NEW YORK (TheStreet) -- With so much uncertainty in the stock market, it's nice to have a relatively stable area where investors can take long-term cover.

Lately, it's been dividend stocks. Now, we're told that run is over. I don't buy it. It's rarely, if ever, a bad time to make regular purchases of dividend payers, particularly in growth stocks. In fact, most investors should probably use the strategy as a major portfolio foundation.

That said, speaking directly to sectors, there's probably not a space with better visibility and relative certainty than media.

There are incredible existing and potential synergies between big media and empire building, particularly in sports programming and franchises.

I have hammered it pretty hard: Buy big media stocks because/if they:
  • Control key 'appointment viewing'-type content, such as live sports programming;
  • Have a clear path to grow revenue by expanding that empire.

Search my article history. You'll find loads of support for buying names such as Canada's Rogers Communications ( RCI - Get Report) and BCE ( BCE - Get Report) to less-monopoly prone, but equally as attractive, American giants like Time Warner ( TWX) and Disney ( DIS - Get Report).

One of my more recent pieces -- Something All Investors Must Do During Earnings Season -- uses media company earnings conference calls to articulate why these stocks should continue to be such strong buys.

As the above-linked article indicates, through all of this excitement, News Corp ( NWSA - Get Report), set to spin off its struggling publishing division next year, emerges as the cream of the crop.

Rupert Murdoch, love him or disagree vehemently with 80% of his Tweets, continues to build out a powerful cable and sports empire: Fox, which includes Fox News and the Fox Sports Regional Networks. A competitor in the works to take on Disney's ESPN. The list goes on and on. News Corp is not only nationwide; it's global, claiming turf obviously in the U.K., and in places such as India.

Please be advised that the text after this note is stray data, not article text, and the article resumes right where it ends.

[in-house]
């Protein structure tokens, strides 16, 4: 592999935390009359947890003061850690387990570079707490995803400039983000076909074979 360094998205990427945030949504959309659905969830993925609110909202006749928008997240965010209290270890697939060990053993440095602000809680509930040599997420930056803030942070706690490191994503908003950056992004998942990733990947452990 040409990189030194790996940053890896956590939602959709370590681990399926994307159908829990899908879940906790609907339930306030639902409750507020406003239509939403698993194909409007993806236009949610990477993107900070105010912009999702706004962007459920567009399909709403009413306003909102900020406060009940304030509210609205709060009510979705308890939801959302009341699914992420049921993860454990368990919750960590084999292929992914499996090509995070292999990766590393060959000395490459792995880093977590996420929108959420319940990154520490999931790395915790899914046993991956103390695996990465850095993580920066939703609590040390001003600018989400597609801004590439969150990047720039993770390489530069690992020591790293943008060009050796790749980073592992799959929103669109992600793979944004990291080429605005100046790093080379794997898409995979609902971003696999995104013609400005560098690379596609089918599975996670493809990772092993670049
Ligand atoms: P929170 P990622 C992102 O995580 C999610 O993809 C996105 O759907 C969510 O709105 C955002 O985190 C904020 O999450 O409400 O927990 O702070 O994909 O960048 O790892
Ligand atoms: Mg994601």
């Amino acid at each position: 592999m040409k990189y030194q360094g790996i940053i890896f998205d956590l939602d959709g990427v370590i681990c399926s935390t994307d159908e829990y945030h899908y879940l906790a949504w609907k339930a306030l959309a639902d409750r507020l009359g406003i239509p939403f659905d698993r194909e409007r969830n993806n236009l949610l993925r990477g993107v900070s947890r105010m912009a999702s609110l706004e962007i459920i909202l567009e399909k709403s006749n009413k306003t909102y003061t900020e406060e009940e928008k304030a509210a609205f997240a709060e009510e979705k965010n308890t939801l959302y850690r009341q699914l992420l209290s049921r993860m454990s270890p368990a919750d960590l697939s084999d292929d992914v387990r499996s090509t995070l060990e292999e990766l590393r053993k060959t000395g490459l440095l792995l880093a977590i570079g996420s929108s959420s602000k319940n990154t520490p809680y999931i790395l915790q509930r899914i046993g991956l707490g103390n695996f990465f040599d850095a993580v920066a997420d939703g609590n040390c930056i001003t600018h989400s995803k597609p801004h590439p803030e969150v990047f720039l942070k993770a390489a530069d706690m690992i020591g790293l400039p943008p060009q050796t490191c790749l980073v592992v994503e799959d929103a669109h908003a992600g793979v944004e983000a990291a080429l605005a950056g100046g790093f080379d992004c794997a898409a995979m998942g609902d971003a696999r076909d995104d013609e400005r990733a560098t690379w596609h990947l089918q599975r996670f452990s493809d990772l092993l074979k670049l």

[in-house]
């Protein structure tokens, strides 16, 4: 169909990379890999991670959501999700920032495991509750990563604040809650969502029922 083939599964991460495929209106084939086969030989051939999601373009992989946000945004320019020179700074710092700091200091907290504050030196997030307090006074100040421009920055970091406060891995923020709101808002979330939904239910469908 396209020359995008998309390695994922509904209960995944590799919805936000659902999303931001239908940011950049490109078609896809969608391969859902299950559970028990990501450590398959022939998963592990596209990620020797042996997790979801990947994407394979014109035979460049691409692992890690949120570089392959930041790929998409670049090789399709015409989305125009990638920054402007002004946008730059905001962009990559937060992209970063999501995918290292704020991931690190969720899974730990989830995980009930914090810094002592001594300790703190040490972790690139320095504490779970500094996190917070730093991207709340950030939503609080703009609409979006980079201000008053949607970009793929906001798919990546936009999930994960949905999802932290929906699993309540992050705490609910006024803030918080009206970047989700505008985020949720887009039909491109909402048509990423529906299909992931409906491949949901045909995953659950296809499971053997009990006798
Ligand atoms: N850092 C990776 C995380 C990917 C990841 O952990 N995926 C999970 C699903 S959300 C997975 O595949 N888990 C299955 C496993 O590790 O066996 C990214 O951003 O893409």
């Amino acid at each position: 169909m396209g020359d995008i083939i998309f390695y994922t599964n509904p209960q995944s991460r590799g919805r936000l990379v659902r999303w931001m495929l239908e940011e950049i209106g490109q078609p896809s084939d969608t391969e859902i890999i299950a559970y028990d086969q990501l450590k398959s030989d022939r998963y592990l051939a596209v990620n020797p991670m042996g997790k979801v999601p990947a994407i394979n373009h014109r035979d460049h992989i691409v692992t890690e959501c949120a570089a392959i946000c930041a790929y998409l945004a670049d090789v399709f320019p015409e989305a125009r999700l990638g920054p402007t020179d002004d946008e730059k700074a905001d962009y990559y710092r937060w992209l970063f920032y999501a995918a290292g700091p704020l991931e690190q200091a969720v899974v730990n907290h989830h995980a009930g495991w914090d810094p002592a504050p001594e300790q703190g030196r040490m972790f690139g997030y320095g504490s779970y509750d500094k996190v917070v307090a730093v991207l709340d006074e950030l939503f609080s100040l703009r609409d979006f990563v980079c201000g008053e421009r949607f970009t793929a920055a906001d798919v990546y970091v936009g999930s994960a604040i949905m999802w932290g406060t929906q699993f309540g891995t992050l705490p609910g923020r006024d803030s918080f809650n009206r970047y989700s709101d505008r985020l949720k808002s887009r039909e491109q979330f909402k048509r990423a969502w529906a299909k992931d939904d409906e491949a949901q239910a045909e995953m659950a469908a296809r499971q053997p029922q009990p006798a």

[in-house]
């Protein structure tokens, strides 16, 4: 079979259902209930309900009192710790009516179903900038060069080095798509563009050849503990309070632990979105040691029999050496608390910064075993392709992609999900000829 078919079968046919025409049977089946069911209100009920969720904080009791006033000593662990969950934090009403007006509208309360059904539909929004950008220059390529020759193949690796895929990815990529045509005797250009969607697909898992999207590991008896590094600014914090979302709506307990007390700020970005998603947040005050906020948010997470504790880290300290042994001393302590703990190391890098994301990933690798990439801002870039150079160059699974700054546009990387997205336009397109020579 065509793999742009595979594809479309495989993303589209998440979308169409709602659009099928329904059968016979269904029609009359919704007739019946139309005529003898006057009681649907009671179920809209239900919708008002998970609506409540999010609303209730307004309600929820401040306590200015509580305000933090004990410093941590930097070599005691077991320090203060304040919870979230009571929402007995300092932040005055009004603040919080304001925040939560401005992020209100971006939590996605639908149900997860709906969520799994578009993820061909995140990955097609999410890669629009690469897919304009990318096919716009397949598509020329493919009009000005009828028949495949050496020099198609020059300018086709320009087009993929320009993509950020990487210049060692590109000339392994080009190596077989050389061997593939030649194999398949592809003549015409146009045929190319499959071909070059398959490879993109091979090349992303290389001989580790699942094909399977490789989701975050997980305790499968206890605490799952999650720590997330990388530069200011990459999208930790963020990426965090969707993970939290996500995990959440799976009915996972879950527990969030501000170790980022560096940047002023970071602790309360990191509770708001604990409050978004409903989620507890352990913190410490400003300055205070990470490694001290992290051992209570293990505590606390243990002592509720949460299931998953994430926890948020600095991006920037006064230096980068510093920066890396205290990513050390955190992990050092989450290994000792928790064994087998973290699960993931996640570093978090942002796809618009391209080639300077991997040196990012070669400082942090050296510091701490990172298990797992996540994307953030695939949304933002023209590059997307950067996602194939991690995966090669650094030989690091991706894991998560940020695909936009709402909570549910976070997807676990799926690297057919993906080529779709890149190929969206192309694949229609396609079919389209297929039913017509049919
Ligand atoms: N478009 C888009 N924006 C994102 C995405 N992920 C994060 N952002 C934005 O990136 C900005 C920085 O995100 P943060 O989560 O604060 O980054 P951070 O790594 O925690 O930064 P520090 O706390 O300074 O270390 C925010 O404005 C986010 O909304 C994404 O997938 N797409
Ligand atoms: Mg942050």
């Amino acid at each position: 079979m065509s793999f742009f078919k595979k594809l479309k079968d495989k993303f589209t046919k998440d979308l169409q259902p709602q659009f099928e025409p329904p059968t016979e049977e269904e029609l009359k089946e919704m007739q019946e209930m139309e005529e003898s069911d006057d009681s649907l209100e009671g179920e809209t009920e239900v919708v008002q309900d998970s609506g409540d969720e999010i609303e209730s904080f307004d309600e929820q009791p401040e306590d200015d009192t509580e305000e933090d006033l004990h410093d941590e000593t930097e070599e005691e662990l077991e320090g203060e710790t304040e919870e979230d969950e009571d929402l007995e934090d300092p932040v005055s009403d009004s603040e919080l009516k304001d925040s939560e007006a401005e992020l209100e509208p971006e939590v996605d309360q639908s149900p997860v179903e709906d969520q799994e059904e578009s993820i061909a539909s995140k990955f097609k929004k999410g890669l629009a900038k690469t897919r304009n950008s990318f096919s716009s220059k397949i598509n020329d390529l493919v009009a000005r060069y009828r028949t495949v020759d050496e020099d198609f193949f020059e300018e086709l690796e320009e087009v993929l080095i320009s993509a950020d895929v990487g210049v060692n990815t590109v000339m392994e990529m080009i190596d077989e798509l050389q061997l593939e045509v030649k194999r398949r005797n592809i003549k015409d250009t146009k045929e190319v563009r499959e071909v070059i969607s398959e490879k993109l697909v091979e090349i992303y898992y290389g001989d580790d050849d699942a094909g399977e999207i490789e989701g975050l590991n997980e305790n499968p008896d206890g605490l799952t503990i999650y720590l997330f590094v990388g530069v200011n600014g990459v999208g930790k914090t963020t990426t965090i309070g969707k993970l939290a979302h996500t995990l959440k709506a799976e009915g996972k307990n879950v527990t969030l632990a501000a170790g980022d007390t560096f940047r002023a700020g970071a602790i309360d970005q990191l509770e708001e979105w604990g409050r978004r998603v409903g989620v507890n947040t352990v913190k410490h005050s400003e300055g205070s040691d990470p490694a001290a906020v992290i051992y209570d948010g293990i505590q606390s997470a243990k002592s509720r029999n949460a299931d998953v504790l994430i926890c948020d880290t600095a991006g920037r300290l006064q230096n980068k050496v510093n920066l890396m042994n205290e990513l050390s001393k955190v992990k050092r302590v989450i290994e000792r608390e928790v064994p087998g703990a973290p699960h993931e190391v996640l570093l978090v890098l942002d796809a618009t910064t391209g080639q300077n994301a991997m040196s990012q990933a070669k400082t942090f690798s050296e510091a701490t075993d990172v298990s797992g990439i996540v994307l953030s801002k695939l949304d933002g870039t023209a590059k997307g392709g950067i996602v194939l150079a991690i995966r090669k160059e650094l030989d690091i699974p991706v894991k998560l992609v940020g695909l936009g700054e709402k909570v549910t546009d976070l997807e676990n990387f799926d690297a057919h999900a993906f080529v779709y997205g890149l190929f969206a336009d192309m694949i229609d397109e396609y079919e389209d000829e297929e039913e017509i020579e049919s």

We received word last night, via The New York Times, that News Corp will purchase a 40% stake in YES, that's Yankees Entertainment and Sports, co-owned by the Steinbrenner family, Goldman Sachs ( GS - Get Report) and others.

At the same time, News Corp is looking to snag rights to Los Angeles Dodgers baseball.

It's easy to connect the dots.

However, I expect Murdoch -- if nothing else, he's a true maverick -- to push the envelope harder. He might go so far as to test regulatory waters.

He's no dummy. He sees what Rogers and Bell do in Canada -- the companies have a virtual monopoly on sports and entertainment throughout the nation -- and, while he knows that level of consolidation would never fly in a tight U.S. regulatory environment, News Corp can do more. It can build an empire to not only challenge, but knock off ESPN.

He did it in cable news with Fox, absolutely embarrassing CNN. Sports, it's ripe for the taking.

With that in mind, keep an eye on Madison Square Garden ( MSG - Get Report). I covered the company's impressive regional holdings, which include the New York Knicks, the New York Rangers, the MSG family of cable networks and Madison Square Garden Arena here in Knicks Win, Rangers Lose: Either Way MSG Remains a Buy.

Since that article, the stock is up about 15% and MSG agreed to acquire the Forum, the venue where the Lakers and Kings used to play in Southern California.

George Steinbrenner is dead. You know what happens when the family takes over.

They let Rupert Murdoch in the door. He will take advantage of the opening just like I'm-not-tall,-but-I'm-not-small former New York Giants running back Joe Morris did when he saw gaping holes in defensive lines.

Step 1: Get in that door with a stake in YES.

Step 2: Go hard at MSG and spin off some of the assets -- maybe the Rangers -- that would create eventual regulatory headaches.

Step 3: Come back to the Steinbrenners and pitch the potential synergies inherent in having YES, MSG and the New York Yankees under the same roof with Fox's national and regional sports powerhouses.

It's a no-brainer.

Rocco Pendola is TheStreet's Director of Social Media. Pendola's daily contributions to TheStreet frequently appear on CNBC and at various top online properties, such as Forbes.